Melanoma vaccines

Détails

ID Serval
serval:BIB_554D0E83531E
Type
Partie de livre
Sous-type
Chapitre: chapitre ou section
Collection
Publications
Institution
Titre
Melanoma vaccines
Titre du livre
Targeted Therapeutics in Melanoma
Auteur⸱e⸱s
Romero P., Speiser D.E.
Editeur
Springer
Lieu d'édition
New York
ISBN
978-1-61779-406-3
Statut éditorial
Publié
Date de publication
2012
Editeur⸱rice scientifique
Gajewski T.F., Hodi F.S.
Série
Current clinical oncology
Pages
207-232
Langue
anglais
Résumé
Many vaccines have been very successful. They can protect from many different infectious diseases, and thus contribute enormously to public health. The majority of successful vaccines induce neutralizing antibodies, which are essential for protection from disease, by the inhibition of microbe invasion and spread through the body, via extracellular compartments, or by neutralization of toxins. In contrast to infectious diseases, the pathological process in cancer is primarily intracellular. Immunity to cancer depends mainly on T cells which are capable of identifying and eliminating abnormal cells, via recognition of peptide antigens presented by major histocompatibility complex molecules at the cell surface. In some instances, tumor-specific antibodies can contribute to immune defense against cancer. Unfortunately, for many solid tumors (including melanoma), this mechanism is insufficient. Nevertheless, the search for cancer-neutralizing antibodies continues, similar to, e.g., HIV neutralizing antibodies. In this chapter, we focus on the development of T cell vaccines, a great challenge but also a promising approach as a new therapy for melanoma, other cancers, and intracellular pathogens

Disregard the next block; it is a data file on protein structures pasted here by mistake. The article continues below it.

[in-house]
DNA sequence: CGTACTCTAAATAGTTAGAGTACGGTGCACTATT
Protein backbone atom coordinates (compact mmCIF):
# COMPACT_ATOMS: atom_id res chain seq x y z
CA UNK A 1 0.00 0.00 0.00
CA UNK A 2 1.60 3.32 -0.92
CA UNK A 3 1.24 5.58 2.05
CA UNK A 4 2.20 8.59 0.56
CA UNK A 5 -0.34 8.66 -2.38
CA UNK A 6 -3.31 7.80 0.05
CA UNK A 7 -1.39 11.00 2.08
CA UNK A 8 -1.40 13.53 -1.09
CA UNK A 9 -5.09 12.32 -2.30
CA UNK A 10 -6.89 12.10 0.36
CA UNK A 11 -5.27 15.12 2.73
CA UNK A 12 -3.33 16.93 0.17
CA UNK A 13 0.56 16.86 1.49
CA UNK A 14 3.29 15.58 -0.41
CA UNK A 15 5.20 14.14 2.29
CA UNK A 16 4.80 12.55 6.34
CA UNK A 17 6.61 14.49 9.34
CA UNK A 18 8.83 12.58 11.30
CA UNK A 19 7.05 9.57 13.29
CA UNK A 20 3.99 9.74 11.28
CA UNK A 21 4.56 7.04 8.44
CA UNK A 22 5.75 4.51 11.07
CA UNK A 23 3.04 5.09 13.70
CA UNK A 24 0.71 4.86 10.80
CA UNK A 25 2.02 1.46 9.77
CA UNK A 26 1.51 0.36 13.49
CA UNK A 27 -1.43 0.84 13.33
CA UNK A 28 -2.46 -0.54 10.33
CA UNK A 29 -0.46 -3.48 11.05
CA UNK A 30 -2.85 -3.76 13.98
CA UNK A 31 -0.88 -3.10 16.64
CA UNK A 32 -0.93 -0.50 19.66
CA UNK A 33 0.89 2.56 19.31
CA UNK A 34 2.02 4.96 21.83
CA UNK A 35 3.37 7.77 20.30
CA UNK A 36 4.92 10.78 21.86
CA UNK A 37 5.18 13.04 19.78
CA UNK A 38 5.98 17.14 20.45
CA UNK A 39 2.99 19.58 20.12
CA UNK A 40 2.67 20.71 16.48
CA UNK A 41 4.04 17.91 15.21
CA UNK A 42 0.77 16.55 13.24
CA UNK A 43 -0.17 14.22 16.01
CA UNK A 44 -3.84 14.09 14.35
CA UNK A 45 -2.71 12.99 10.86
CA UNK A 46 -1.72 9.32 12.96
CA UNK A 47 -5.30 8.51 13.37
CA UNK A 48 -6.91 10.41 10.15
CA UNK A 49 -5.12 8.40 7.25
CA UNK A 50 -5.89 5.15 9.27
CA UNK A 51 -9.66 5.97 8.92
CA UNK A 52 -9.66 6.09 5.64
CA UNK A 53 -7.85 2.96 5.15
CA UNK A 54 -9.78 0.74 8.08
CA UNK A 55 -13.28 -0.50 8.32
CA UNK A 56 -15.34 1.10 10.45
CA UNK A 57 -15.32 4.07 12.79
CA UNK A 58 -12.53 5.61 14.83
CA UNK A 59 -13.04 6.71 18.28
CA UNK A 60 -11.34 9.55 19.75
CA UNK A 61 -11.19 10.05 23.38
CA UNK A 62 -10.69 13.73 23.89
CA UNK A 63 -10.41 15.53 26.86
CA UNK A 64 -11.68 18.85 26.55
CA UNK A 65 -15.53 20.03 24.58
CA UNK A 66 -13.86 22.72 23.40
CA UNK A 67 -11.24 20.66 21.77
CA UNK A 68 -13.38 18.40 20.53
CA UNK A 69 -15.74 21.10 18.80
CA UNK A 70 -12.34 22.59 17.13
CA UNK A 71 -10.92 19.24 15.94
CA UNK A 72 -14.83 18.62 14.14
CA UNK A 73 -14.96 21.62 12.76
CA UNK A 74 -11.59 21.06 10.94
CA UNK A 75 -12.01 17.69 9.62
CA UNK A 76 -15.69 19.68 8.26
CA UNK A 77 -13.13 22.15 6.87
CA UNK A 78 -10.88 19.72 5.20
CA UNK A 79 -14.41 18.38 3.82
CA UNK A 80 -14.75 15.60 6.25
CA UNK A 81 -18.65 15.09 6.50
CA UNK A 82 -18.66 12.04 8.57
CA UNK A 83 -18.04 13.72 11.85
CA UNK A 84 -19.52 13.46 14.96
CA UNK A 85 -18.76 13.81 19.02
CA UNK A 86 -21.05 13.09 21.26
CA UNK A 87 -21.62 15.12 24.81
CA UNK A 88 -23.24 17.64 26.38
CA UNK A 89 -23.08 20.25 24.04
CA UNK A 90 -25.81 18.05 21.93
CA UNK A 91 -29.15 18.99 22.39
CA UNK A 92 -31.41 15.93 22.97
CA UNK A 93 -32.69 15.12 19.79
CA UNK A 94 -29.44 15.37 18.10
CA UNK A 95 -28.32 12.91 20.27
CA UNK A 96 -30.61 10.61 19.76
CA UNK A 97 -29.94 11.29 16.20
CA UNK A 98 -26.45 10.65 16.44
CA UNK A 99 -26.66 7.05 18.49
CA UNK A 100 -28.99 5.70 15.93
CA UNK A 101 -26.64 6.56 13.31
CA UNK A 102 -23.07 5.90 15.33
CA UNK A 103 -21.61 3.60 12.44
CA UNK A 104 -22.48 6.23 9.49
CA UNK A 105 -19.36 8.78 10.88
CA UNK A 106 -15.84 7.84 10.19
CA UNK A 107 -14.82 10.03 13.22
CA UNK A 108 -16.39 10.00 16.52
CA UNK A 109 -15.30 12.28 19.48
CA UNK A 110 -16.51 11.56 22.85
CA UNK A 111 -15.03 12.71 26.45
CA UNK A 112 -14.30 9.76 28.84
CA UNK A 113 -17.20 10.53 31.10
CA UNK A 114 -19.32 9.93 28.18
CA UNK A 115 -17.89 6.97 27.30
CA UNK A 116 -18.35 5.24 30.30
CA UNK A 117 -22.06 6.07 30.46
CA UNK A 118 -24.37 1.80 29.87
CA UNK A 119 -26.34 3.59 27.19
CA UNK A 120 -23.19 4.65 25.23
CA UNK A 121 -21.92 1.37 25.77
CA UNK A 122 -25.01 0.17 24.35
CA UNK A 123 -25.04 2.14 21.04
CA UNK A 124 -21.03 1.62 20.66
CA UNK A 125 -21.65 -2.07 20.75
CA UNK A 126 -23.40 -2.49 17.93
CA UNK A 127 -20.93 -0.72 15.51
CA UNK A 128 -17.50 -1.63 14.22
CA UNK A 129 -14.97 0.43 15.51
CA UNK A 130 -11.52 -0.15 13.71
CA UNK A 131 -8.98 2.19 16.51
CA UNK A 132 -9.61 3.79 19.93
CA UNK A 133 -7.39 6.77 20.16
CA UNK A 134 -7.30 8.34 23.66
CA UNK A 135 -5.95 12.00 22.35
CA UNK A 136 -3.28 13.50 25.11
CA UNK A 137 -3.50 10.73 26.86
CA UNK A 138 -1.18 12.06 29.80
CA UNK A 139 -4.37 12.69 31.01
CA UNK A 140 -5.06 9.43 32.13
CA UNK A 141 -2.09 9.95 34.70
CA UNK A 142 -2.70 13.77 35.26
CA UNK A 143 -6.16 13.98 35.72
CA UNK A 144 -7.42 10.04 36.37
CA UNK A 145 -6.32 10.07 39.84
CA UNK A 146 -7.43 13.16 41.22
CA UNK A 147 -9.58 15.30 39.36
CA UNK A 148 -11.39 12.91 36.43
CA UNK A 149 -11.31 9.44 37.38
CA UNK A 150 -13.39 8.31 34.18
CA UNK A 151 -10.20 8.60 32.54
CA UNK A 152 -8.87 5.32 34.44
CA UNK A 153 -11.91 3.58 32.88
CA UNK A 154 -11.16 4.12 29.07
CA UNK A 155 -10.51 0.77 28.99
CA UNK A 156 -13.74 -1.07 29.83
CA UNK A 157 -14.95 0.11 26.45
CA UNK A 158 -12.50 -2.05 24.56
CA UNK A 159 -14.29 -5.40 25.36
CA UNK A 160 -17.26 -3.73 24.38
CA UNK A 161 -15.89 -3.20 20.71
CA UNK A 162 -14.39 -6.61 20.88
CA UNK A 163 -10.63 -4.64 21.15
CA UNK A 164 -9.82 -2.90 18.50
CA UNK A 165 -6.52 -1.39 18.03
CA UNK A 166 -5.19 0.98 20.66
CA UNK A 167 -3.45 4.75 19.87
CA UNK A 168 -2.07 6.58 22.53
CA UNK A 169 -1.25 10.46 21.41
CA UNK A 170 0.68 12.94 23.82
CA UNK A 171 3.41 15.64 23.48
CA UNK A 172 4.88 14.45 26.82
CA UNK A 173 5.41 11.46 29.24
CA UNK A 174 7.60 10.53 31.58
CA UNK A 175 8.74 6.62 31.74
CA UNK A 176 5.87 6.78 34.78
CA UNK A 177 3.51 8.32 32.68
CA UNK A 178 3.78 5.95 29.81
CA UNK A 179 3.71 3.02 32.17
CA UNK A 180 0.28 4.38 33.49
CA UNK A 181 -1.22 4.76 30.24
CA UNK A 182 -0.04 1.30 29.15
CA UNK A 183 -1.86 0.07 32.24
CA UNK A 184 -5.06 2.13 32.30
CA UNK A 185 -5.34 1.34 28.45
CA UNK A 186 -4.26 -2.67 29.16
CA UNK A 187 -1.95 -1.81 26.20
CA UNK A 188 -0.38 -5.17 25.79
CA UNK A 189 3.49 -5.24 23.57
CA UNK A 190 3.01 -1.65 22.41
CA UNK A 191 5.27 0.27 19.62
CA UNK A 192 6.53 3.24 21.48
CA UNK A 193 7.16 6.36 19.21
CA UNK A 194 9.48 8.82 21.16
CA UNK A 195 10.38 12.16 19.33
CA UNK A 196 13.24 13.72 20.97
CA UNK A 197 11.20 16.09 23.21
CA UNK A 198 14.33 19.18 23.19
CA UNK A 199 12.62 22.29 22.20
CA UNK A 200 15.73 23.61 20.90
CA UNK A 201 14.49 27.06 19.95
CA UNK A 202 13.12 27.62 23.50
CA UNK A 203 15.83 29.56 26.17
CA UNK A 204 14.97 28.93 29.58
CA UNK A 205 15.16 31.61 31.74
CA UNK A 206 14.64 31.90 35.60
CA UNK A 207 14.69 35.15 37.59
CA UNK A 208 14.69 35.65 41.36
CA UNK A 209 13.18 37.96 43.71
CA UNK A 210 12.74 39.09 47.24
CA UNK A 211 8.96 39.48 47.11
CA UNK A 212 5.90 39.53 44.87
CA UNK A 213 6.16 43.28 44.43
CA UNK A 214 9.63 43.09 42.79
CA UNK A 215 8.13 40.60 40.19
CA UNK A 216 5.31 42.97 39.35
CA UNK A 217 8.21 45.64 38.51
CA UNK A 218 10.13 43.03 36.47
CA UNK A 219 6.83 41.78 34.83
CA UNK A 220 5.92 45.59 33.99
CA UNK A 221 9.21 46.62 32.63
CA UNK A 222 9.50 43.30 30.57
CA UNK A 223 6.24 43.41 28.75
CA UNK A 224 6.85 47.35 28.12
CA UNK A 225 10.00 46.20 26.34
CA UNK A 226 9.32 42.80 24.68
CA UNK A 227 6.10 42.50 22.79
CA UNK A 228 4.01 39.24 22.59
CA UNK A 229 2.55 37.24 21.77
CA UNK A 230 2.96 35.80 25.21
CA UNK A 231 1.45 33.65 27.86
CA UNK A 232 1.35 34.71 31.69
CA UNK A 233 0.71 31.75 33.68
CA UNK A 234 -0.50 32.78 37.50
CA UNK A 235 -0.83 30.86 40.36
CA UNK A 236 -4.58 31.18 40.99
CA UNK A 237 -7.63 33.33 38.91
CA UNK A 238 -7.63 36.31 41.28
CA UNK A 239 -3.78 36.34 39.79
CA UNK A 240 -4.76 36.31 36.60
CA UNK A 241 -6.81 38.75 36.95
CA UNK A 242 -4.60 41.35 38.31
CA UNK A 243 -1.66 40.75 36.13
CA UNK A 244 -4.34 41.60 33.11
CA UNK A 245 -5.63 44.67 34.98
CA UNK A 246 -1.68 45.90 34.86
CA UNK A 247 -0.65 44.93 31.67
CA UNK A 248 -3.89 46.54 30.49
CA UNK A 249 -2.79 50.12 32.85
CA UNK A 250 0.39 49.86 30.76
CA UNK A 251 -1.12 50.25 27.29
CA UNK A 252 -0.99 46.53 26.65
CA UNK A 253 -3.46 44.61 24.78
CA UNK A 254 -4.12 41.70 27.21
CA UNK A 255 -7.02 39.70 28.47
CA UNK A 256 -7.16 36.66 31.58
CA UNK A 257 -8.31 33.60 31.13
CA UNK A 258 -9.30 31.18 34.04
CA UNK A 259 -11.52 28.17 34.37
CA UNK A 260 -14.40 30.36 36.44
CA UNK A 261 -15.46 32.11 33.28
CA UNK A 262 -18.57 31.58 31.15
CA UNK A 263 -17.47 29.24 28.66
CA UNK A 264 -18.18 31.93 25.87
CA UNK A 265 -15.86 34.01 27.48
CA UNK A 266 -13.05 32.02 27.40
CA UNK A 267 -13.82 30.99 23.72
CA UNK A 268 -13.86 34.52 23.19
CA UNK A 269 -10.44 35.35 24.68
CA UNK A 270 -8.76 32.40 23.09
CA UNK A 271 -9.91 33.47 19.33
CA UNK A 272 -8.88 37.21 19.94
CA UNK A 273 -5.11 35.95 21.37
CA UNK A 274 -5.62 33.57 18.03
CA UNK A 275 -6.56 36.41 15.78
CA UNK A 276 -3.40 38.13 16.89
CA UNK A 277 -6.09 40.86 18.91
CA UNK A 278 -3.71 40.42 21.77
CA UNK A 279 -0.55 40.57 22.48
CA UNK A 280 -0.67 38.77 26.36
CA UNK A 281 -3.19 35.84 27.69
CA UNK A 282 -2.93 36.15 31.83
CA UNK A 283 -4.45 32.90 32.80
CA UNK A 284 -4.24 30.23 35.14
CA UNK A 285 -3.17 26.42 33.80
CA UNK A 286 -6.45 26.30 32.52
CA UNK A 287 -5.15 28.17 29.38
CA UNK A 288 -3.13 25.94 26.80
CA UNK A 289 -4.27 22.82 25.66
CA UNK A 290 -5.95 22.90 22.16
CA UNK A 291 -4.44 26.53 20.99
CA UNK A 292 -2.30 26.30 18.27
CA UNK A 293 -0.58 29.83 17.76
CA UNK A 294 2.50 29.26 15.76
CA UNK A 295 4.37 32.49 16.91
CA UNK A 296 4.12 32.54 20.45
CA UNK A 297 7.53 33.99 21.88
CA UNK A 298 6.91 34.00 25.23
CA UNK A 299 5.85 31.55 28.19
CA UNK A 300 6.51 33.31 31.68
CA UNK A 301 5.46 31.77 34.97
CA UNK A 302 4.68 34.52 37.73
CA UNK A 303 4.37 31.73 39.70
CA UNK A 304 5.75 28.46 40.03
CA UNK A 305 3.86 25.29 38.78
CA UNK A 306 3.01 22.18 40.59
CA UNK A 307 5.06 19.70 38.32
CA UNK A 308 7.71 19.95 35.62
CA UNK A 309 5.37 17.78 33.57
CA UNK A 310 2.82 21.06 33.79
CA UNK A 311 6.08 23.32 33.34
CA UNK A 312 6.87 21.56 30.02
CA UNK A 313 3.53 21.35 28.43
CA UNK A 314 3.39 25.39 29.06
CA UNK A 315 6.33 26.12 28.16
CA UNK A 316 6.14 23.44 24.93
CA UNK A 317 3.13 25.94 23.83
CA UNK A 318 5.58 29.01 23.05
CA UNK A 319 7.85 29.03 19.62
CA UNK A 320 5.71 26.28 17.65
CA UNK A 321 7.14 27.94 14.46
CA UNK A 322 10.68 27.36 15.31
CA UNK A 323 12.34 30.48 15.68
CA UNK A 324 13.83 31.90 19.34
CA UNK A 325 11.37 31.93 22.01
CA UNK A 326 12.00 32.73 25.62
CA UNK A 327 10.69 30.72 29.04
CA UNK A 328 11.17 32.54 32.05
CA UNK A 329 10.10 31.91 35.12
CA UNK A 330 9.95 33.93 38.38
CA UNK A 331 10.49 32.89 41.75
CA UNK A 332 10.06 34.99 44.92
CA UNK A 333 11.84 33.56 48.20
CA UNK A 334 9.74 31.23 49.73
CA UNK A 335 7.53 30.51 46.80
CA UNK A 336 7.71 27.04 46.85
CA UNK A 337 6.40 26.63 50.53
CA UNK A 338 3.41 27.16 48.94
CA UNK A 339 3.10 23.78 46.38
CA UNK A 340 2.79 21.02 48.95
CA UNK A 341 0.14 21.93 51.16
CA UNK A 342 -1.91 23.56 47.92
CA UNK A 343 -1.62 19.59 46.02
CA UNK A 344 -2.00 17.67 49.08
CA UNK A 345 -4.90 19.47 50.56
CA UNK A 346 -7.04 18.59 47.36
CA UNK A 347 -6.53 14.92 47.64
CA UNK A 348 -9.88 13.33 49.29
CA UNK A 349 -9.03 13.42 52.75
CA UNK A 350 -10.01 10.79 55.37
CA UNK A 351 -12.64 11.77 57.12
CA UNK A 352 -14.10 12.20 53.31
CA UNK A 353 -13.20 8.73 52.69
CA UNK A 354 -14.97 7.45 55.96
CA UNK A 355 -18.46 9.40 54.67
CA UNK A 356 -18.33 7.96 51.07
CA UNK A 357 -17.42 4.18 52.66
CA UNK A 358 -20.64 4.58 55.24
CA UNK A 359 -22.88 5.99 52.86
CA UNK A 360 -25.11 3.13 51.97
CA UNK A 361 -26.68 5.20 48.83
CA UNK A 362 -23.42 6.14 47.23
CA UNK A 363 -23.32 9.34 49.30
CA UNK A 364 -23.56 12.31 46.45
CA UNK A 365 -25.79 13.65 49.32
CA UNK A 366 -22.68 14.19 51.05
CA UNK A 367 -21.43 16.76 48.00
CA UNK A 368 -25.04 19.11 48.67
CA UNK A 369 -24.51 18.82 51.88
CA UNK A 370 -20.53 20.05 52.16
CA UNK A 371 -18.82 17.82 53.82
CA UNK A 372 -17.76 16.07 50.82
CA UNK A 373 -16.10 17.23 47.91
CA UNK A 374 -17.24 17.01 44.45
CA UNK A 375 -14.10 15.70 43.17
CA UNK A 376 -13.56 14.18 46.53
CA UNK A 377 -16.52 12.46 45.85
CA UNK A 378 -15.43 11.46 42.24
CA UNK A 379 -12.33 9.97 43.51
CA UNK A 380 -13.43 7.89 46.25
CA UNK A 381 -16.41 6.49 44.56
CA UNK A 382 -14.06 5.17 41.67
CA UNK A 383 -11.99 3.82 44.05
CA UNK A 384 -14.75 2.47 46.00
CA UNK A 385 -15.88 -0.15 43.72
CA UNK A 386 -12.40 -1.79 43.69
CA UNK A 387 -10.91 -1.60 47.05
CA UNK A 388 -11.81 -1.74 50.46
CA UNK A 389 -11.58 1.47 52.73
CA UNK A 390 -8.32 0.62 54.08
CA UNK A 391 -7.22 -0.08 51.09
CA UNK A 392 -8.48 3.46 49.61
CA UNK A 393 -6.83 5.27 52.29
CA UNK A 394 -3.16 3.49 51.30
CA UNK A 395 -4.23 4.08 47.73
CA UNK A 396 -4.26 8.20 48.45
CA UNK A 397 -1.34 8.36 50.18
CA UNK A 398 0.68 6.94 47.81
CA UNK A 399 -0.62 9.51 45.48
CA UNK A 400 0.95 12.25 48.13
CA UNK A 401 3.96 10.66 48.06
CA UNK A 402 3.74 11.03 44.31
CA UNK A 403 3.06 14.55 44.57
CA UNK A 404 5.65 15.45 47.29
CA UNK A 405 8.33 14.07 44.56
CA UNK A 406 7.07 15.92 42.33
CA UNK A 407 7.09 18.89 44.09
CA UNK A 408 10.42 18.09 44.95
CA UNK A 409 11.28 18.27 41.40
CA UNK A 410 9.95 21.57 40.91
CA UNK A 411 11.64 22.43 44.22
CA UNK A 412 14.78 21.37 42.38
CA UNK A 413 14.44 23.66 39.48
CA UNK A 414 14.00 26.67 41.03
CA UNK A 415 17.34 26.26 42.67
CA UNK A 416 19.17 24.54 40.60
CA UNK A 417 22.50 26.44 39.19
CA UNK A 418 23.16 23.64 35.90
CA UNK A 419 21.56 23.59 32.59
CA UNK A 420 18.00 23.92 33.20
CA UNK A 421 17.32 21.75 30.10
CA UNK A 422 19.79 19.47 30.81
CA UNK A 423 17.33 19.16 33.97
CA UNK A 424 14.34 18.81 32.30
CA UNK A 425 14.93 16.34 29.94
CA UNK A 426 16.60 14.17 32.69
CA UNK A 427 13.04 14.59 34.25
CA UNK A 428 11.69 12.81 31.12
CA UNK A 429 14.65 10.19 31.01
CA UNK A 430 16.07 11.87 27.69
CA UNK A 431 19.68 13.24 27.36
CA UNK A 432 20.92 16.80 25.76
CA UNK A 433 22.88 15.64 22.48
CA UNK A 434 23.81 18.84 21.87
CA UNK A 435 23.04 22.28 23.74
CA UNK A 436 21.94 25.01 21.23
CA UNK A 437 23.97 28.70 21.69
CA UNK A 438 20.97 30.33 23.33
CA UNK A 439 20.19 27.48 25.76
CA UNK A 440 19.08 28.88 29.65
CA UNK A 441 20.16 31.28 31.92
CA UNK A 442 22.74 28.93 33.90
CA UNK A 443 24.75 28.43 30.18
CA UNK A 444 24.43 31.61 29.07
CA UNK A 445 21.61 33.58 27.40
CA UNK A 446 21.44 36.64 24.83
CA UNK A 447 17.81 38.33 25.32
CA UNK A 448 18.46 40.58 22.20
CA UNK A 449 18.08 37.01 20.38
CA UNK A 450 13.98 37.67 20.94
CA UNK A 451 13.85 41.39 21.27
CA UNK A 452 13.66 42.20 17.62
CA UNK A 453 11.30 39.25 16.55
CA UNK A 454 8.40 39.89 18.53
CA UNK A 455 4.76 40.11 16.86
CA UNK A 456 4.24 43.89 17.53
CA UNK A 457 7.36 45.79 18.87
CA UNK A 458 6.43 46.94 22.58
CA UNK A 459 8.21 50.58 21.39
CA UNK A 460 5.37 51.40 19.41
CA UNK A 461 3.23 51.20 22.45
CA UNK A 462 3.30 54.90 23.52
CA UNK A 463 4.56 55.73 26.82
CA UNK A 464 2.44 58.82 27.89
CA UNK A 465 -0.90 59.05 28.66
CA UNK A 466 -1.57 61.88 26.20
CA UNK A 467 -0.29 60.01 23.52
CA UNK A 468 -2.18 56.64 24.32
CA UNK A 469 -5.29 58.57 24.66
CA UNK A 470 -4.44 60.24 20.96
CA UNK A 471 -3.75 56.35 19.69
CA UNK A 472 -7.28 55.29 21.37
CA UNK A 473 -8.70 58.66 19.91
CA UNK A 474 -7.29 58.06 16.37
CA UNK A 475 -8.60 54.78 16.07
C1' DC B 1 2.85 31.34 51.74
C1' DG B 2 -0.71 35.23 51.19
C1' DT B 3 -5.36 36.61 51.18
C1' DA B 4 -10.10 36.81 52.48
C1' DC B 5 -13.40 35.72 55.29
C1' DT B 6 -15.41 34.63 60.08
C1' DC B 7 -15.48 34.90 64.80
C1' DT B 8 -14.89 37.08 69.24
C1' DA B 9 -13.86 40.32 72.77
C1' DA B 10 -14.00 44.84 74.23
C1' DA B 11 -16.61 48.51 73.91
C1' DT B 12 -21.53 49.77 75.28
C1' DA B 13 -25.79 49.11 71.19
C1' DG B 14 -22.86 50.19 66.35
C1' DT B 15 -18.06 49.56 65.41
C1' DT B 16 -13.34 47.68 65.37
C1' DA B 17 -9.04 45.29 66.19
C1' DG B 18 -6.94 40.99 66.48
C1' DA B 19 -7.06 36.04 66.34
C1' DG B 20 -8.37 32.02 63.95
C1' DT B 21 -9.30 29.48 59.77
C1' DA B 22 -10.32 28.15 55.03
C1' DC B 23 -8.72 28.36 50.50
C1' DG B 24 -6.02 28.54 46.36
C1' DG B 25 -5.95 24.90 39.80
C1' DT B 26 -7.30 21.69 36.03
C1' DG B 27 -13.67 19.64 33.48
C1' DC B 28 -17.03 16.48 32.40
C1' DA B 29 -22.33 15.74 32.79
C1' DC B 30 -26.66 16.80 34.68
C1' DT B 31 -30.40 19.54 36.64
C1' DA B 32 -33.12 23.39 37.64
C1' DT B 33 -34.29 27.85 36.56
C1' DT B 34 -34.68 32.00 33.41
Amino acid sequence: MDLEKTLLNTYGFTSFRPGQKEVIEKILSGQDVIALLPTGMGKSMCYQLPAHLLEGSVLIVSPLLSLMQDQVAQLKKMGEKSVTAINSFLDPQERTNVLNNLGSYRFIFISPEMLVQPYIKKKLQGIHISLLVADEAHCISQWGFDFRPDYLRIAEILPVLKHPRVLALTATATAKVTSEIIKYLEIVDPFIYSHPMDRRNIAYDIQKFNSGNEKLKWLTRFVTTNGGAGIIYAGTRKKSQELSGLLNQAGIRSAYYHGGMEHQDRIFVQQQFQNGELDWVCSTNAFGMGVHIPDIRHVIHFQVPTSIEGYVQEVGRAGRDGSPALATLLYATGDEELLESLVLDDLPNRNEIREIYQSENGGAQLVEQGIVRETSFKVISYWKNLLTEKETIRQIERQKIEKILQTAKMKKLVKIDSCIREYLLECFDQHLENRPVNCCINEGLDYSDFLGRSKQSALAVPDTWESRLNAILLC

Web of science
Création de la notice
23/01/2013 15:39
Dernière modification de la notice
20/08/2019 15:09
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